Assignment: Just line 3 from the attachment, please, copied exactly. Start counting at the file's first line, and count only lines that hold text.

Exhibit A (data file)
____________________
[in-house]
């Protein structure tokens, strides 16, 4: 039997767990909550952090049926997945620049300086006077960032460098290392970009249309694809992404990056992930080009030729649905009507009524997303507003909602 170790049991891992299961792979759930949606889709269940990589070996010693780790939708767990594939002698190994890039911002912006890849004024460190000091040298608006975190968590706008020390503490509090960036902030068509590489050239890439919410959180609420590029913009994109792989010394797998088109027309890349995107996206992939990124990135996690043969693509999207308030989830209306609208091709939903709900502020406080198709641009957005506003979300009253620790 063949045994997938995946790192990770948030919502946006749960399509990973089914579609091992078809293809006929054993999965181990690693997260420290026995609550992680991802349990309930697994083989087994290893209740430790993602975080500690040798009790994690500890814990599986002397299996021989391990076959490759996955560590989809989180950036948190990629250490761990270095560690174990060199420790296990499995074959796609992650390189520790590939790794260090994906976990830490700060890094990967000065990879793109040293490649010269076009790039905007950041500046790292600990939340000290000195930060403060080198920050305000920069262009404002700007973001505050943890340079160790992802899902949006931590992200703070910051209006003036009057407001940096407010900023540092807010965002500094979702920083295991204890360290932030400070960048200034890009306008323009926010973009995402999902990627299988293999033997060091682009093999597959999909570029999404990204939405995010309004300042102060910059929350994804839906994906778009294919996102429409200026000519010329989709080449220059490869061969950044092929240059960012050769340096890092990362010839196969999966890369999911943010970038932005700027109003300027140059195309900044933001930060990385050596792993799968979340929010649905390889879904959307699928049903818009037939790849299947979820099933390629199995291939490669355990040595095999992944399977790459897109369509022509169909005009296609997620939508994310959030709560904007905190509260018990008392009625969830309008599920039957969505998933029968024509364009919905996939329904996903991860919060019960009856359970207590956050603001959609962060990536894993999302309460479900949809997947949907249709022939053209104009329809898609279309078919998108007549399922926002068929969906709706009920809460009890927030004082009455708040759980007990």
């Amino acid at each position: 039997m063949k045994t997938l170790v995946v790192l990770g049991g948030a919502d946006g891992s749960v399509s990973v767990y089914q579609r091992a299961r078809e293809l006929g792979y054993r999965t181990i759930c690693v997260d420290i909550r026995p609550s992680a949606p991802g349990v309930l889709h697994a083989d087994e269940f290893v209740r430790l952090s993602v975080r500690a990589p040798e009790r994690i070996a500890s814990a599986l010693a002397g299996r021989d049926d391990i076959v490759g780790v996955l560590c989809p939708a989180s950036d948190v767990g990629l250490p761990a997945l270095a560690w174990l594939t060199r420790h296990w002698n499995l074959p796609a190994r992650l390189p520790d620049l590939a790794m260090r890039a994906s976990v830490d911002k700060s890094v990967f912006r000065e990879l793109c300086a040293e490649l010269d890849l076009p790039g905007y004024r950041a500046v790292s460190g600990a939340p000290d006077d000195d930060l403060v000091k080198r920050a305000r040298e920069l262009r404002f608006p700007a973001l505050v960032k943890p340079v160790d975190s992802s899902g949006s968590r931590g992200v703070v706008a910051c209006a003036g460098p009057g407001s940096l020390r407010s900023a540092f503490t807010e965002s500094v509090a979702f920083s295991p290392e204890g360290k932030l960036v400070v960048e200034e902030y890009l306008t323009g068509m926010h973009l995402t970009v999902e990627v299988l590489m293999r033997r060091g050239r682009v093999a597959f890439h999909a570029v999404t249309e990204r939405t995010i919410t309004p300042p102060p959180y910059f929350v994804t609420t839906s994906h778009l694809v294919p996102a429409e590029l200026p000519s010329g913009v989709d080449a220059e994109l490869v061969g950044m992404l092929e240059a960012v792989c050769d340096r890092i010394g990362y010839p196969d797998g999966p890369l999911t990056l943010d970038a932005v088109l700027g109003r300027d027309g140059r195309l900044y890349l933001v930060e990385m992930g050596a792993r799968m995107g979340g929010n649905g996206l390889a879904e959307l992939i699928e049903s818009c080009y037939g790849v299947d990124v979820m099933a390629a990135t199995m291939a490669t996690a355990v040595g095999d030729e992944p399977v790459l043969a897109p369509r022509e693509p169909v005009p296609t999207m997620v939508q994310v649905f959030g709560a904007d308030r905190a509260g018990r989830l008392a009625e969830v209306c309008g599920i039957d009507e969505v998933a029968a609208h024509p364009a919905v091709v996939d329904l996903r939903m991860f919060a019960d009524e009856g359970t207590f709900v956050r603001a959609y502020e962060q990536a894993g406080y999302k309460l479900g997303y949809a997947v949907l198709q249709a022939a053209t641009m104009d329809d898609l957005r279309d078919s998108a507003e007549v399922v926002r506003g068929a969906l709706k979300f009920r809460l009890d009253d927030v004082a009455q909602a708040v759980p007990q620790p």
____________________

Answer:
């Amino acid at each position: 039997m063949k045994t997938l170790v995946v790192l990770g049991g948030a919502d946006g891992s749960v399509s990973v767990y089914q579609r091992a299961r078809e293809l006929g792979y054993r999965t181990i759930c690693v997260d420290i909550r026995p609550s992680a949606p991802g349990v309930l889709h697994a083989d087994e269940f290893v209740r430790l952090s993602v975080r500690a990589p040798e009790r994690i070996a500890s814990a599986l010693a002397g299996r021989d049926d391990i076959v490759g780790v996955l560590c989809p939708a989180s950036d948190v767990g990629l250490p761990a997945l270095a560690w174990l594939t060199r420790h296990w002698n499995l074959p796609a190994r992650l390189p520790d620049l590939a790794m260090r890039a994906s976990v830490d911002k700060s890094v990967f912006r000065e990879l793109c300086a040293e490649l010269d890849l076009p790039g905007y004024r950041a500046v790292s460190g600990a939340p000290d006077d000195d930060l403060v000091k080198r920050a305000r040298e920069l262009r404002f608006p700007a973001l505050v960032k943890p340079v160790d975190s992802s899902g949006s968590r931590g992200v703070v706008a910051c209006a003036g460098p009057g407001s940096l020390r407010s900023a540092f503490t807010e965002s500094v509090a979702f920083s295991p290392e204890g360290k932030l960036v400070v960048e200034e902030y890009l306008t323009g068509m926010h973009l995402t970009v999902e990627v299988l590489m293999r033997r060091g050239r682009v093999a597959f890439h999909a570029v999404t249309e990204r939405t995010i919410t309004p300042p102060p959180y910059f929350v994804t609420t839906s994906h778009l694809v294919p996102a429409e590029l200026p000519s010329g913009v989709d080449a220059e994109l490869v061969g950044m992404l092929e240059a960012v792989c050769d340096r890092i010394g990362y010839p196969d797998g999966p890369l999911t990056l943010d970038a932005v088109l700027g109003r300027d027309g140059r195309l900044y890349l933001v930060e990385m992930g050596a792993r799968m995107g979340g929010n649905g996206l390889a879904e959307l992939i699928e049903s818009c080009y037939g790849v299947d990124v979820m099933a390629a990135t199995m291939a490669t996690a355990v040595g095999d030729e992944p399977v790459l043969a897109p369509r022509e693509p169909v005009p296609t999207m997620v939508q994310v649905f959030g709560a904007d308030r905190a509260g018990r989830l008392a009625e969830v209306c309008g599920i039957d009507e969505v998933a029968a609208h024509p364009a919905v091709v996939d329904l996903r939903m991860f919060a019960d009524e009856g359970t207590f709900v956050r603001a959609y502020e962060q990536a894993g406080y999302k309460l479900g997303y949809a997947v949907l198709q249709a022939a053209t641009m104009d329809d898609l957005r279309d078919s998108a507003e007549v399922v926002r506003g068929a969906l709706k979300f009920r809460l009890d009253d927030v004082a009455q909602a708040v759980p007990q620790p």